Do you and your dog enjoy walks together? Busy lives can make it challenging to find time for regular walks but most dog breeds need a good deal of exercise – as do all the human breeds… fitness levels at both ends of the lead benefit hugely from regular outdoor exercise, as do levels of mental and emotional well-being, for both four-footed and two-footed walkers.
Owners may wonder how often they should walk their more elderly canine friends, and a good rule of thumb is “little and often”. It is amazing to witness how this improves musculature which helps struggling joints to cope. Making small adjustments to how long and how often you walk your more elderly dog can make a big difference to your pet’s enjoyment and quality of life.
Many elderly dogs have undiagnosed problems that affect their ability to move with ease. Simply knowing there is an issue, and taking appropriate steps to adjust exercise patterns and the home environment can make a positive difference in these cases. —-
Some younger dogs develop problems because of old, or even unnoticed injuries. Elbow and hip dysplasia often cause trouble for adolescent dogs, and managing these conditions can improve and extend mobility, giving your dog a good life for longer.
Supplements, weight management and suitable exercise helps make a big difference at the onset of problems, and research provides the best evidence of improvement when using high does omega 3 fatty acid supplements.
At the moment we are able to enrol pets on a FREE 30-day trial of these high end omega 3 supplements.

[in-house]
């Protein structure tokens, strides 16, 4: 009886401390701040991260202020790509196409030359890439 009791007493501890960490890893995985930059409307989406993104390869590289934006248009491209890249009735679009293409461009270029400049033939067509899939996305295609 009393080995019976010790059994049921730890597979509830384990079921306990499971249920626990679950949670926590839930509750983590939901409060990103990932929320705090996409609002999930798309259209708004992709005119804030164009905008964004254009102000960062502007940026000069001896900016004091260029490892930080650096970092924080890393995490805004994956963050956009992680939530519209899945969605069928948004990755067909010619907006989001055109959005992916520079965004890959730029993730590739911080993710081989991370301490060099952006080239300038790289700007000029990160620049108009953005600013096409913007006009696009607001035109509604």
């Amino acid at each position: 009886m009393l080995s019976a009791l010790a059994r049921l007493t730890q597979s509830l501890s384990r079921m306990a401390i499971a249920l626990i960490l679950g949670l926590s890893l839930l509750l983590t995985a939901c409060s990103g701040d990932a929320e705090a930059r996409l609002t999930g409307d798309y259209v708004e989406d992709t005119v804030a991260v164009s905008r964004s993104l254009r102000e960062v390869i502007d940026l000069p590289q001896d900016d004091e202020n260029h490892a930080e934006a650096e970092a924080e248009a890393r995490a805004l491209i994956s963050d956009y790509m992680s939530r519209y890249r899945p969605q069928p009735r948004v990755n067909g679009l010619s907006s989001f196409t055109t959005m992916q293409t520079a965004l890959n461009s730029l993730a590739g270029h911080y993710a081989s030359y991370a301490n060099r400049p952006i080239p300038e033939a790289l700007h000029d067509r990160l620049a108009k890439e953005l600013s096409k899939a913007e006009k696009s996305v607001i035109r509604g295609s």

These omega 3s can be combined with most other supplements and medications, and any dog is eligible for this trial, although the supplementation will be most helpful for older dogs or dogs with mobility issues, including those with complex and advanced conditions.
Owners need to know whether a certain supplement will work for their pet or not, but, it’s hard to give an accurate answer if we haven’t assessed your pet before they started taking the supplement, as well as while they’re taking it. So, to make an accurate comparison, and assess whether high-dose Omega 3 is helping your dog, we’d like to see you before as well as after the trial. There’s no charge for the supplement, but there is a small charge for us to give your pet a thorough examination and discuss with you whether the current exercise routine needs adjusting, and we would also like to see you again after the trial.
So far, we’ve found that some owners notice a surprisingly swift improvement in their pet’s mobility while others say they haven’t noticed any change – but, out of these owners, a few days after the supplementation stops, many notice their pet’s mobility deteriorates noticeably. It seems that supplementation creates a gradual improvement that can be too subtle to be obvious, but, when the supplementation stops, the reverting to stiffness and discomfort is glaringly obvious.
Of course, for some dogs, with complex and advanced condition, supplements aren’t enough. Here, the second consult allows us to look at other modalities and treatments, and the best help arises from an integrated team approach, including a full holistic consultation and appropriate referral for further diagnostics, either with your normal vet or with an orthopedic surgeon.
To participate in this trial, you can come to one of our sessions in Cinderford, Hope under Dinmore and Trellech. The venue in Trellech is Westmac Hydrotherapy Centre, which has a resident veterinary physiotherapy service and is therefore ideal for cases that benefit from several modalities and a genuine team approach.
Dates for the diary:
Mobility Clinics: Trellech Thursday 12th of January and 9th of February 10am-12pm
Hope under Dinmore: 1st of February and 1st of March 3-5pm
Cinderford: 11th of January and 8th of February 11 am – 1pm
Kilpeck: Slots available Mondays and Fridays 20th of January until February 24th
9.15am until 12.15pm and 3.15 pm until 5.30pm